Security rules are defined, by using a domain-specific language (DSL), to control user operations on different types of databases in various aspects, such as syntax and the number of affected rows. You can use security rules to standardize database operations, R&D processes, and approval processes as needed. This topic describes how and when to use the security rules feature in Data Management Service (DMS).
- The target instance is managed in the Secure Collaboration mode. You can customize security rules only for instances in the Secure Collaboration control mode. All instances in this control mode can be associated with appropriate security rules as needed.
Security rules for instances in the Flexible Management and Stable Change control modes are defined by DMS and cannot be modified.
- Security rules are ready to use. For more information, see DSL syntax for security rules.
- Log on to the DMS console.
- In the top navigation bar, choose System Management > Instance. The Instance List tab appears.
- Select multiple target instances and click Batch edit.
You can select multiple instances of the same database type at a time.
- In the Edit instance information in batches dialog box that appears, select Control Mode and then select Security Collaboration from the drop-down list.
- From the Security Rules drop-down list, select the security rule set that you want to apply to this instance.
- Log on to the DMS console.
- In the left-side navigation pane, right-click the target instance, choose Control Mode > Security Collaboration, and then select the security rule set that you want to apply to the instance.
|To change data in databases, the staff in your enterprise may still be using email or other instant messaging (IM) services to advance approval processes. Consequently, they are in dire need of an online process-based management system.|| |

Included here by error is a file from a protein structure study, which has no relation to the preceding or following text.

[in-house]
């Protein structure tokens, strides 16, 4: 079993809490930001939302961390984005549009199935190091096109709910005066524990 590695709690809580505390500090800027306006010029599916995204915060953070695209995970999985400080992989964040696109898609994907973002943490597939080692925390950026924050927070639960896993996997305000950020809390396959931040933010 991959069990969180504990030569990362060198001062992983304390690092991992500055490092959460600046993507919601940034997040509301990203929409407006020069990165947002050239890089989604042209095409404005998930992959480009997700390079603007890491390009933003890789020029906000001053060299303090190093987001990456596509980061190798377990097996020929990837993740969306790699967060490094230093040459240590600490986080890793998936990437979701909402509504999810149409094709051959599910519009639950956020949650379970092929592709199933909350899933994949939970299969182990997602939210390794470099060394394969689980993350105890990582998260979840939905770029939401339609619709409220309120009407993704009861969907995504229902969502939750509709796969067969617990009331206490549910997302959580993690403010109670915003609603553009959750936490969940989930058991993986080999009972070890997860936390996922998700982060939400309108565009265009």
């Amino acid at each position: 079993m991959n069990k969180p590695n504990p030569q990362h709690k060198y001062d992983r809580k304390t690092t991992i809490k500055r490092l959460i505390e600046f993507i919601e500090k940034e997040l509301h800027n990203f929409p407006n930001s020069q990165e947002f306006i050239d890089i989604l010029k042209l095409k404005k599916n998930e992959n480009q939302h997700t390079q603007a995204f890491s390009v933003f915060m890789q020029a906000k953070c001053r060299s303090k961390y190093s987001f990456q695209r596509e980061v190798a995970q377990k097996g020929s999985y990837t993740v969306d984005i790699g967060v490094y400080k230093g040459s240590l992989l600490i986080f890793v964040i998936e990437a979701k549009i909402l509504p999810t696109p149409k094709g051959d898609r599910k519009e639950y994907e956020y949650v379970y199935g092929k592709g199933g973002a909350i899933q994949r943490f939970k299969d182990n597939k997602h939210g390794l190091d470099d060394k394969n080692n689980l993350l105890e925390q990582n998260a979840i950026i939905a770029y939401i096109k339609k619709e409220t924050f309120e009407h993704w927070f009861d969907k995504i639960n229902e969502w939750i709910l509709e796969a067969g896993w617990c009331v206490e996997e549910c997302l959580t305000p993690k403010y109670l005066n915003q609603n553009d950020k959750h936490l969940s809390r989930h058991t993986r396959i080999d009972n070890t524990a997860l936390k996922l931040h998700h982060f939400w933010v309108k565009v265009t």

|You need to control the database R&D process to ensure schema consistency across multiple environments. For example, before a newly designed schema can be published to the production environment, it needs to be verified in the development environment, debugged in the debugging environment, and verified again in the staging environment.|
|You need to establish guidelines for schema design. For example, you need to make sure that each newly created table has a primary key and only nullable fields can be added to an existing table.|
|You want to forbid the execution of certain SQL statements, for example, high-risk statements for deleting data or tables.|
|You want to allow only certain SQL statements, for example, |
|You need to set different approval processes for certain operations on databases. For example, data writing requires no approval, updating 10,000 rows or less requires the approval of the corresponding business manager, and updating more than 10,000 rows requires the approval of both the corresponding business manager and the database administrator (DBA).|
|You need to set different approval processes for granting permissions. For example, permissions can be granted without approval in the test environment, but permissions need to be granted with the approval of the corresponding business manager in the production environment.|